1. I would think that with the cone funnel installed, and the queen not able to move back into the feral source, the feral source would immediately create queen cells and attempt to make themselves a queen, which they could do it there are viable eggs there. This would especially be true if the trap is some distance from the feral brood nest.

    2. Rather than take her, then return her, then take her away again, I would just move her and start a new hive with her genetics.

    3. Moving another frame of unsealed brood will just start the trapping process all over, but with a reduced number of bees in the tree. (the ones you moved).

    4. I don't see any real value to moving a queen back into the trap, if the entrance is sealed with a cone funnel, or a plastic funnel. The unsealed brood will bring the nurse bees, cleaners, fanners, etc. into the trap. The queen will likely start laying eggs in the trap, but that is not really any more beneficial than just adding the unsealed brood. I'm not sure I would want to cage and release, cage and release a queen. She might just take what bees are available and leave.

    I don't think it is just giving off phermones that that will keep the feral colony from starting a queen of their own. Have you ever noticed when you make a split, and you hang the queen, but they don't get her out of the tube. They will start making a queen, even tho she is right their giving off phermones. If she isn't available and laying eggs, they will attempt to supercede her.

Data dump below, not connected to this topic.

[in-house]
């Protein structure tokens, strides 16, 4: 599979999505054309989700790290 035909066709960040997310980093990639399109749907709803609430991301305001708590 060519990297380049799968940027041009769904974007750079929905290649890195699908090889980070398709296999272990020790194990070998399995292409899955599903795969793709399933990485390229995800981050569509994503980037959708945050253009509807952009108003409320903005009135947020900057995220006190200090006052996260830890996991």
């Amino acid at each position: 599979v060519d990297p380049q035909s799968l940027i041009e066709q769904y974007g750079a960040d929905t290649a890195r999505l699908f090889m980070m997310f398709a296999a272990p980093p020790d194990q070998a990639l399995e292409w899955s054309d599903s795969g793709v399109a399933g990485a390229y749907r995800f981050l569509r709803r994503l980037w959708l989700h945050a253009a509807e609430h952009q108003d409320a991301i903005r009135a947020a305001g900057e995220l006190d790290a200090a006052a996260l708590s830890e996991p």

Option 2. If a queen has been MIA for a couple of days, I would expect the colony to immediately start making a queen. Remember they only have 5 - 7 days, and then they have no viable eggs.

    I am not sure that I have ever had a queen come through the funnel that I use in the trapping process. If your cone funnel is large enough for the queen to come through, it may also be large enough for bees to return to the feral colony. That would be a close call as to exact size of the cone opening.

    With no more viable eggs, and no additional nectar and pollen being brought in, the colony begins to dwindle, and cannot sustain itself. Lack of bees to guard the brood comb, will make it susceptable to small hive beetles, and wax moth larve.

    Other than these concerns, you have a logical thought process, and it should work.

    Nothing is absolute about bees. Just when you think you have bees all figured out, they do something different. Learn a little from each trapout. Have fun. For me, that is the name of the game.

    cchoganjr

  13. #113
    Join Date
    Feb 2012
    Location
    Alabaster, Alabama, USA
    Posts
    207

    Default Re: Wanting to get the queen from a trap out. HOW?

    Thank you for sharing your insight Mr. Hogan. Those are very good points. I guess my thoughts were that keeping the queen in what they consider to be another chamber of the hive would satisfy them such that they would not try to raise up another queen.

    Thinking through it further, it would probably be best to move her if she is in the first bunch of bees. Then that puts me in the option 2 scenario where I can try to get the E queen in the trap later.

    Thank you again!

    @CaBees - I was told they have been there at least 3 and maybe 4 years.

  14. #114
    Join Date
    Feb 2010
    Location
    Park City Ky
    Posts
    1,796

    Default Re: Wanting to get the queen from a trap out. HOW?

    Greg Lowe... If the colony perceives that the queen cannot get back, and she is not laying in the brood nest, they will start supercedure. With the cone installed, even workers, nursebees etc cannot get back. Once you install the funnel, you will begin depleting the colony very rapidly.